In the year 3318 (approx. 442 B.C.E.) Nebukhadnessar be- came the king of Babylon.
Despite the fact that the Jews living in Judea had them- selves witnessed the exile of the other 10 tribes by the As- syrians, they nevertheless were not especially moved to im- prove their actions and their day-to-day lives. Idolatry and adultery continued to be rampant, and corruption plagued the Royal family and their circles.
Repeated attempts by G-D to warn His people through the prophets to change their ways and to be honest, to be sin- cere, and to love and uphold justice, failed. No longer were there simply warnings, but prophecies of doom and de- struction were heard in Jerusalem. These prophecies, how- ever, had no e ect; they were like music falling on deaf ears. And in fact a year later, in 3319 Nebukhadnessar conquered Judea, which was then ruled by King Yehoyakim. Thus the Jewish State became a vassal state of Babylon.
In order to assert greater control over Judea, Nebukhadnessar exiled King Yekhonia of Judea in 3327 (approx. 433 B.C.E.), and with him, many sages and Torah scholars.
The final phase of Nebukhadnessar’s domination of Judea occurred in the year 3338 (approx. 422 B.C.E.), twenty years after ascending the throne. The destruction of the Temple, the end of the First Jewish State, and the exile of the Jewish nation, marked the decline of Jewish principles and statutes. No more Jerusalem, no more Temple; no more Priests, no more feasts.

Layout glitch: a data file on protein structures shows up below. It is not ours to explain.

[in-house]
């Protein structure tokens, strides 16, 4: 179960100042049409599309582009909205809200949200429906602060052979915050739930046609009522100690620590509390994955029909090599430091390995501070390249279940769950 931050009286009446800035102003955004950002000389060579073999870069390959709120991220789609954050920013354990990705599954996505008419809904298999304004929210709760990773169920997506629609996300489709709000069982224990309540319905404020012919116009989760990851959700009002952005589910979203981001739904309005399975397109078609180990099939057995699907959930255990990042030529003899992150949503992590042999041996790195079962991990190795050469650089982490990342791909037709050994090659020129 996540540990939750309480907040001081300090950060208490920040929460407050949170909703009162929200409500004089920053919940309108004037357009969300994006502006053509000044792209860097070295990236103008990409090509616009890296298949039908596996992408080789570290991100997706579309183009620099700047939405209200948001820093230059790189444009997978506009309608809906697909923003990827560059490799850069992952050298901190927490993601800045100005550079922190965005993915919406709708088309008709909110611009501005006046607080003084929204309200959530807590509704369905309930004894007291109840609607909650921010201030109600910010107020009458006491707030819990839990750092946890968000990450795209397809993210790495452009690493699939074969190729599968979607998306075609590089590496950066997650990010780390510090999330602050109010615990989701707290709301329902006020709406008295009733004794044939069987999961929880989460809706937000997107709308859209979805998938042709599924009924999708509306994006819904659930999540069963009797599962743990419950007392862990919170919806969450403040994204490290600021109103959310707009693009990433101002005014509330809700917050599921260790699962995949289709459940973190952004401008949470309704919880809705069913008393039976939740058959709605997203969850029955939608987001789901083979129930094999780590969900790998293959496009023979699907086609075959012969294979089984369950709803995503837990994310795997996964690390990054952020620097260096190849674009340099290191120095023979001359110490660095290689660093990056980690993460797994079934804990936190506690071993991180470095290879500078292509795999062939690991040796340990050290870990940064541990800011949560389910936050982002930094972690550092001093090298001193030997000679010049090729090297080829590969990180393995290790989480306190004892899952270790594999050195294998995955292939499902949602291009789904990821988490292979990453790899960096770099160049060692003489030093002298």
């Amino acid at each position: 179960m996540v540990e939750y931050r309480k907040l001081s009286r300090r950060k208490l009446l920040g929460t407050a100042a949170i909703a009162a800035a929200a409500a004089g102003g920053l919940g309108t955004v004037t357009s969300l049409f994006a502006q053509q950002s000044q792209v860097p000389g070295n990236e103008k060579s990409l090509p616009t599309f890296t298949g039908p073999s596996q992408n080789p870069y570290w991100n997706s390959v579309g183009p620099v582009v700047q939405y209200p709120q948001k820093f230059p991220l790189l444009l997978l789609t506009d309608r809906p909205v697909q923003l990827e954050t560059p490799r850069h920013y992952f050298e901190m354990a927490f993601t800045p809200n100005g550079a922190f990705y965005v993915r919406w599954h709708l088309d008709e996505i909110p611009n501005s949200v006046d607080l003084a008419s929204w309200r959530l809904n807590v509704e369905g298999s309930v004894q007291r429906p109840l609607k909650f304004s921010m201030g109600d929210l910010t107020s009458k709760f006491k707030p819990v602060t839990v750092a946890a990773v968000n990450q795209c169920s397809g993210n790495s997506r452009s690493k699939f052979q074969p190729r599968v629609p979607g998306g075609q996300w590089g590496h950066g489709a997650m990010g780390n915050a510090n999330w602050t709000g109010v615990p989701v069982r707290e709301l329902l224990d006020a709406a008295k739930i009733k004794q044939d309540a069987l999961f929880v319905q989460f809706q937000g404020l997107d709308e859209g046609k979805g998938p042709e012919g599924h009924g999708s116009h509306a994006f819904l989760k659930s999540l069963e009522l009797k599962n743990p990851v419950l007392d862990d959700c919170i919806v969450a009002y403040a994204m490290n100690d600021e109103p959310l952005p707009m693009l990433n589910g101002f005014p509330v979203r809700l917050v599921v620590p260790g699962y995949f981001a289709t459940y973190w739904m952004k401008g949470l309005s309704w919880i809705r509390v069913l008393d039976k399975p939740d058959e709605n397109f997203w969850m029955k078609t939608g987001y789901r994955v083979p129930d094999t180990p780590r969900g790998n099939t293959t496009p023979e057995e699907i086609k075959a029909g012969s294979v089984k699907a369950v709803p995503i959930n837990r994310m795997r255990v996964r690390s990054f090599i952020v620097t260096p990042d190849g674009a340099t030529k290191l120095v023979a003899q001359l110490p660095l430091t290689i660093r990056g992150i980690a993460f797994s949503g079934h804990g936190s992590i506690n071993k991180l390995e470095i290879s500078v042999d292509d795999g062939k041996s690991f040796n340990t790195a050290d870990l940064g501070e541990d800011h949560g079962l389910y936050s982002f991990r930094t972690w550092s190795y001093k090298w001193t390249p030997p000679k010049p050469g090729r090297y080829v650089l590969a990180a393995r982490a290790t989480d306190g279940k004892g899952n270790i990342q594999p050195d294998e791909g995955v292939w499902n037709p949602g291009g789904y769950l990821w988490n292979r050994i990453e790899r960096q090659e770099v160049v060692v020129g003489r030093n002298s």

However, hope never died in the heart of the exiled Jews be- cause the Prophets promised that the exile would last only 70 years. The only question was, from whence would these 70 years be counted?
After the defeat of Babylon at the hand of the Persians and the Medes, the Persian Empire grew more powerful. In the year 3392 (approx. 368 B.C.E.) Ahashverosh became King of Persia. His empire extended from Hodu (India) to Cush (Ethiopia); he reined over 127 provinces. After reigning for three years, Ahashverosh decided to make a feast celebrat- ing his reign and the end of the period, which in his calcu- lation, marked the falseness of the prophecy and the frus- tration of the Jewish hope of return to Zion. However, he mistakenly counted the 70 years from the exile of Yekhonia rather than from the destruction of the Temple.
And so the story of Purim begins…….
The Story of Purim
On the seventh day of his feast when the king was drunk, he ordered Queen Vashty to appear before him in order to show o her beauty to his guests. Queen Vashty refused. The king was lled with anger at her refusal, and after conferring with his advisors, he imposed the death penalty upon Vashty.
When the wrath of King Ahashverosh subsided he remem- bered Vashty and felt lonely. His advisors recommended that he nd a new bride by gathering every beautiful young maiden to the king’s palace. The king would choose the girl that he wished to be queen. This advice pleased the King, and he decreed that it would be implemented.